Science & Technology



Likes, comments and sometimes sales — how Instagram is shaping the art world

Tracey Lien, Los Angeles Times on

Published in Science & Technology News

"Nothing can ever replace meeting artists face-to-face and seeing them in the studio," Tyhurst said. "But it allows me to see things I wouldn't have seen before."

LACMA sees its Instagram page as something of a virtual gallery that allows followers to feel like they're seeing an exhibition, even if they're not in Los Angeles.

Tyhurst likes the idea of accessibility. But for all the access and visibility Instagram has given artists, there are also downsides. She worries that an overreliance on Instagram could discourage people from attending art shows and shift the enjoyment of art from an in-person experience to something that happens over a phone.

The art world is also not immune to the baggage of social media, which can often bring out the worst of an artist's insecurities.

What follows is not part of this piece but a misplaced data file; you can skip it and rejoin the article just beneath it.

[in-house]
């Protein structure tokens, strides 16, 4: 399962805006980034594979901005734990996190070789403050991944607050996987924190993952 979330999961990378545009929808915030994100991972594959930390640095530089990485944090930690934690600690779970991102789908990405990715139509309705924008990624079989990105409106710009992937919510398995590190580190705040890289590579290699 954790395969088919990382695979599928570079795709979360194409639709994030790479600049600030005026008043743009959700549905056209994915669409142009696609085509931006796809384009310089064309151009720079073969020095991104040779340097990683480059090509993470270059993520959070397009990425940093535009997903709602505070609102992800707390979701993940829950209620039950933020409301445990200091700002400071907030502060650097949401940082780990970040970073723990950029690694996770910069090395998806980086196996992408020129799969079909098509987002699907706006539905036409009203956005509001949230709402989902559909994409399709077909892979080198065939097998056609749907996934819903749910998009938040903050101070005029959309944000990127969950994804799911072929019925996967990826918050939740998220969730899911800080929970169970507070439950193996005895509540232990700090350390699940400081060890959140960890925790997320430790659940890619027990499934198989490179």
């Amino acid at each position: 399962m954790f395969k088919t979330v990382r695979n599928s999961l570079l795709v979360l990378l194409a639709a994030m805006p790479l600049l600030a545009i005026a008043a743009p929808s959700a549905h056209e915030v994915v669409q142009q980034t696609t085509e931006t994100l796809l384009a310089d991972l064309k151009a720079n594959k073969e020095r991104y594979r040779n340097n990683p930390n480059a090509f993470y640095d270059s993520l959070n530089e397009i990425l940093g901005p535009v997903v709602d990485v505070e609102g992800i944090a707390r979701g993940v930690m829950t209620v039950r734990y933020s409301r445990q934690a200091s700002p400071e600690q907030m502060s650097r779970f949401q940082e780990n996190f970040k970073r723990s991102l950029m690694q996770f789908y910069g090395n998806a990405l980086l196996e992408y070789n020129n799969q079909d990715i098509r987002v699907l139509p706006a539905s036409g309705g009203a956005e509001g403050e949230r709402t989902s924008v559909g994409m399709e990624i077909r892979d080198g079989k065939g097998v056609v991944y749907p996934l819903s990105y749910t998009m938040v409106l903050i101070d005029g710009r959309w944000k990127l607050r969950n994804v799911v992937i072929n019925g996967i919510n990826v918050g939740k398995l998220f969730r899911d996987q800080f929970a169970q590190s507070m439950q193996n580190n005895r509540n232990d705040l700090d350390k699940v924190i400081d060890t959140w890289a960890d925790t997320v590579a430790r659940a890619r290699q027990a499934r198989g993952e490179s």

Bussieres says Instagram can be distracting, especially when artists get swept in comparing how many "likes" or comments their work gets compared to others.

"We all have to be able to separate what is good versus what is popular," she said. "Is it popular because the artist is young and stylish and posts cute pictures? Is it a trend? Does it mean anything that this artist has more followers than I do?"

In the photography world, amateurs on Instagram have been criticized for homogenizing outdoor photography by copying each other and perpetuating what's popular. This seems to be less of a problem in the art world. But the emphasis on "likes" and followers has made some artists feel that Instagram is a game that they feel they can't sit out. Rokas and Bussieres describe feeling pressure to constantly be engaged on Instagram and to post photos of their work to maintain a following and keep up with other artists.

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"Sometimes I just want to get rid of it because it encourages you to be on your phone, and I don't like that obsession," Rokas said. At the same time, she says that if she deletes the app, she'll miss out on opportunities.

"As with any technology, there are good things and there are bad things," she said. "And you either have to accept both or neither."

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